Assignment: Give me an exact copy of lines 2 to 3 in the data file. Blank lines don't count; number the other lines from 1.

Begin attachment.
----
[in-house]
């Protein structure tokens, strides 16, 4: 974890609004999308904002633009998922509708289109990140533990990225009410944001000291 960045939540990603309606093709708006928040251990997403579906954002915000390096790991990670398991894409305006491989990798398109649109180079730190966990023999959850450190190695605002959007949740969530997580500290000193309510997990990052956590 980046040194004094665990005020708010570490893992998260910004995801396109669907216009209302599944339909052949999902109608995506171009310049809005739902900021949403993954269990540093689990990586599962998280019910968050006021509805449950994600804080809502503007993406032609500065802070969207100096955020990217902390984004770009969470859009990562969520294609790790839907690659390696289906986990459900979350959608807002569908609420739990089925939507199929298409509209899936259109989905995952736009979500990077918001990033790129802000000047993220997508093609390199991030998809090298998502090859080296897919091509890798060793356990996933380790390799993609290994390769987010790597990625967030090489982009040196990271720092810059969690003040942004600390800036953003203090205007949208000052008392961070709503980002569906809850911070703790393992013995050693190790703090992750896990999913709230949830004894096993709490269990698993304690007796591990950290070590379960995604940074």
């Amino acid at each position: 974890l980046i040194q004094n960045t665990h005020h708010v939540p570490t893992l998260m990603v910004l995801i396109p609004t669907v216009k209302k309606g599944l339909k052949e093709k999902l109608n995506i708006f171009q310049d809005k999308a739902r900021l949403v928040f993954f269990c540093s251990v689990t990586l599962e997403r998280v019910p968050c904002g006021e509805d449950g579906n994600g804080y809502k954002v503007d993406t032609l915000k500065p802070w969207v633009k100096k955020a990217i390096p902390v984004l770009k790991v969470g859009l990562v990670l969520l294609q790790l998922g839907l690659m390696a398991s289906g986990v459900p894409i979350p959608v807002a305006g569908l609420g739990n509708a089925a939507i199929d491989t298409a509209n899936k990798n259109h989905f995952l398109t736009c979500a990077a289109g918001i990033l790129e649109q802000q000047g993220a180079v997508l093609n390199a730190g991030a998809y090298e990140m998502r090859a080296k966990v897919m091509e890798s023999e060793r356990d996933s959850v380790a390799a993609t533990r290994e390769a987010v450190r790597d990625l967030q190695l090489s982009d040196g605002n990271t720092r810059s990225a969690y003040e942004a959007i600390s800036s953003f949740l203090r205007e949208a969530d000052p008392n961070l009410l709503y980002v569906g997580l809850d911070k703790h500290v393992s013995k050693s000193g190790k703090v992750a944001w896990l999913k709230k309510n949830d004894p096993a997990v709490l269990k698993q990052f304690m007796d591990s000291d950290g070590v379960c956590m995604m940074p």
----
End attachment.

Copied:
């Protein structure tokens, strides 16, 4: 974890609004999308904002633009998922509708289109990140533990990225009410944001000291 960045939540990603309606093709708006928040251990997403579906954002915000390096790991990670398991894409305006491989990798398109649109180079730190966990023999959850450190190695605002959007949740969530997580500290000193309510997990990052956590 980046040194004094665990005020708010570490893992998260910004995801396109669907216009209302599944339909052949999902109608995506171009310049809005739902900021949403993954269990540093689990990586599962998280019910968050006021509805449950994600804080809502503007993406032609500065802070969207100096955020990217902390984004770009969470859009990562969520294609790790839907690659390696289906986990459900979350959608807002569908609420739990089925939507199929298409509209899936259109989905995952736009979500990077918001990033790129802000000047993220997508093609390199991030998809090298998502090859080296897919091509890798060793356990996933380790390799993609290994390769987010790597990625967030090489982009040196990271720092810059969690003040942004600390800036953003203090205007949208000052008392961070709503980002569906809850911070703790393992013995050693190790703090992750896990999913709230949830004894096993709490269990698993304690007796591990950290070590379960995604940074």
């Amino acid at each position: 974890l980046i040194q004094n960045t665990h005020h708010v939540p570490t893992l998260m990603v910004l995801i396109p609004t669907v216009k209302k309606g599944l339909k052949e093709k999902l109608n995506i708006f171009q310049d809005k999308a739902r900021l949403v928040f993954f269990c540093s251990v689990t990586l599962e997403r998280v019910p968050c904002g006021e509805d449950g579906n994600g804080y809502k954002v503007d993406t032609l915000k500065p802070w969207v633009k100096k955020a990217i390096p902390v984004l770009k790991v969470g859009l990562v990670l969520l294609q790790l998922g839907l690659m390696a398991s289906g986990v459900p894409i979350p959608v807002a305006g569908l609420g739990n509708a089925a939507i199929d491989t298409a509209n899936k990798n259109h989905f995952l398109t736009c979500a990077a289109g918001i990033l790129e649109q802000q000047g993220a180079v997508l093609n390199a730190g991030a998809y090298e990140m998502r090859a080296k966990v897919m091509e890798s023999e060793r356990d996933s959850v380790a390799a993609t533990r290994e390769a987010v450190r790597d990625l967030q190695l090489s982009d040196g605002n990271t720092r810059s990225a969690y003040e942004a959007i600390s800036s953003f949740l203090r205007e949208a969530d000052p008392n961070l009410l709503y980002v569906g997580l809850d911070k703790h500290v393992s013995k050693s000193g190790k703090v992750a944001w896990l999913k709230k309510n949830d004894p096993a997990v709490l269990k698993q990052f304690m007796d591990s000291d950290g070590v379960c956590m995604m940074p």